Butter's not that bad, but margarine's better - study

Eating butter could even reduce the chance of developing diabetes (file)
Eating butter could even reduce the chance of developing diabetes (file)

Slather that toast in all the butter you like - it probably won't give you heart disease.

A review of nine previous studies covering more than 600,000 people in 15 different countries has found no link between eating butter and cardiovascular disease.

In fact, they found eating butter could reduce the chance of developing diabetes.

"Butter may be a more healthful choice than the white bread or potato on which it is commonly spread," the study, published journal PLOS One, concluded.

A small correlation was found between eating butter and overall mortality. Each tablespoon of butter - about 14g - correlated with a 1 percent increase in death from any cause. But it's believed this was down to other factors - essentially people who eat a lot of butter tend to have unhealthier lifestyles and diets overall, even if their deaths can't be linked to butter itself.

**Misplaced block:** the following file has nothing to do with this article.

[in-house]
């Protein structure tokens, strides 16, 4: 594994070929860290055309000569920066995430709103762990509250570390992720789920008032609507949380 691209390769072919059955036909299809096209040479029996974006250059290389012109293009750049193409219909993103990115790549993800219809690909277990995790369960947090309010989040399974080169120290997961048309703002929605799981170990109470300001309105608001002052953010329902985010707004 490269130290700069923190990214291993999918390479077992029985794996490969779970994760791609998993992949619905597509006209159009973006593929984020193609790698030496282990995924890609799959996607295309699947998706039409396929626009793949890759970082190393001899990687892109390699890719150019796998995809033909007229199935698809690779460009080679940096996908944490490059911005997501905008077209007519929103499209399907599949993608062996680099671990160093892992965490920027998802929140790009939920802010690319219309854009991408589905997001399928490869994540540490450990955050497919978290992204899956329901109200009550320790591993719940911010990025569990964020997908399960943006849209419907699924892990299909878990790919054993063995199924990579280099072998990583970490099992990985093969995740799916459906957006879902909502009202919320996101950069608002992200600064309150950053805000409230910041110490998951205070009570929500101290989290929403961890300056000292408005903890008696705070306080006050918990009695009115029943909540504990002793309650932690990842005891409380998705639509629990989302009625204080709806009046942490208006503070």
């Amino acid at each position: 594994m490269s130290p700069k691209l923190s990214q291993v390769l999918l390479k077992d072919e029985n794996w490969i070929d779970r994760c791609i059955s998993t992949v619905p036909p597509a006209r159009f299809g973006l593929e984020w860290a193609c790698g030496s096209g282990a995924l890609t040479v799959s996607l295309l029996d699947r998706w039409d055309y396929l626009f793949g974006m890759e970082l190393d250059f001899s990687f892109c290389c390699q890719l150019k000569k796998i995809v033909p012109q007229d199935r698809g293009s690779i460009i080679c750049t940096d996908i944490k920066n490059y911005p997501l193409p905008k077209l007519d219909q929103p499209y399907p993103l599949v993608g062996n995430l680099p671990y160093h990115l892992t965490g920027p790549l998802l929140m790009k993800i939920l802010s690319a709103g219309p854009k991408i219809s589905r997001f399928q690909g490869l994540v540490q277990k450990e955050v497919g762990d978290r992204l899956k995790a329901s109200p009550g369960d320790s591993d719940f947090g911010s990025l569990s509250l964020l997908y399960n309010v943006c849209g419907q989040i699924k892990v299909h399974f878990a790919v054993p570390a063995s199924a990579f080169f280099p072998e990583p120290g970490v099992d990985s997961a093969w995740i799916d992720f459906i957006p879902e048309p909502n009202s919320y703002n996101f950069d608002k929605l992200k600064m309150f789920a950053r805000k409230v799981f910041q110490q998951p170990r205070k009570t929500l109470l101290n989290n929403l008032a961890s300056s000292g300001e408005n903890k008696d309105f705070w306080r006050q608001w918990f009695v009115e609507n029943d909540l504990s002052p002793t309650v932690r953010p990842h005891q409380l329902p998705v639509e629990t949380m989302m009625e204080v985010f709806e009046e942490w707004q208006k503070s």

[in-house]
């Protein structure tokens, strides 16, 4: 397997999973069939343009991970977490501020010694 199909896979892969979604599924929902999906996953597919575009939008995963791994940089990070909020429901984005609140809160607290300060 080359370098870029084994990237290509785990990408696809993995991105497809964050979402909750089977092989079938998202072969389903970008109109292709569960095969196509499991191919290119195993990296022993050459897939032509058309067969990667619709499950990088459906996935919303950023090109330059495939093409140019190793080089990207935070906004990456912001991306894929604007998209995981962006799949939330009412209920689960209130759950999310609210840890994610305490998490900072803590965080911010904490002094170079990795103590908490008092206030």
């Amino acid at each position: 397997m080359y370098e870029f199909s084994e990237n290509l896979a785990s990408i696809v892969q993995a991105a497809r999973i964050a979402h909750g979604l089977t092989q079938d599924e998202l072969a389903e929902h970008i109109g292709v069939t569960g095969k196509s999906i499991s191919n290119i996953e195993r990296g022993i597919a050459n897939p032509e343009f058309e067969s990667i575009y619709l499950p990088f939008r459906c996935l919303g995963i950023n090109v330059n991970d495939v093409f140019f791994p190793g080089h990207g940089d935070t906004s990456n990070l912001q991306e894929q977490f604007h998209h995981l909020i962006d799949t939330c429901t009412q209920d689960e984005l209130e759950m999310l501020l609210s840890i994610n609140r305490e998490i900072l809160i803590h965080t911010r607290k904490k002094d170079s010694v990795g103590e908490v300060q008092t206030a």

That same tablespoon of butter was linked to a 4 percent decrease in the risk of type 2 diabetes.

But in the end, if it's a real healthy option you're after, don't even bother with butter.

"Overall, our results suggest that butter should neither be demonised nor considered... as a route to good health," co-author Dariush Mozaffarian of the University of Massachusetts said.

The study listed a number of better options, including "margarines, spreads, and cooking oils rich in healthful oils, such as soybean, canola, flaxseed, and extra-virgin olive oil".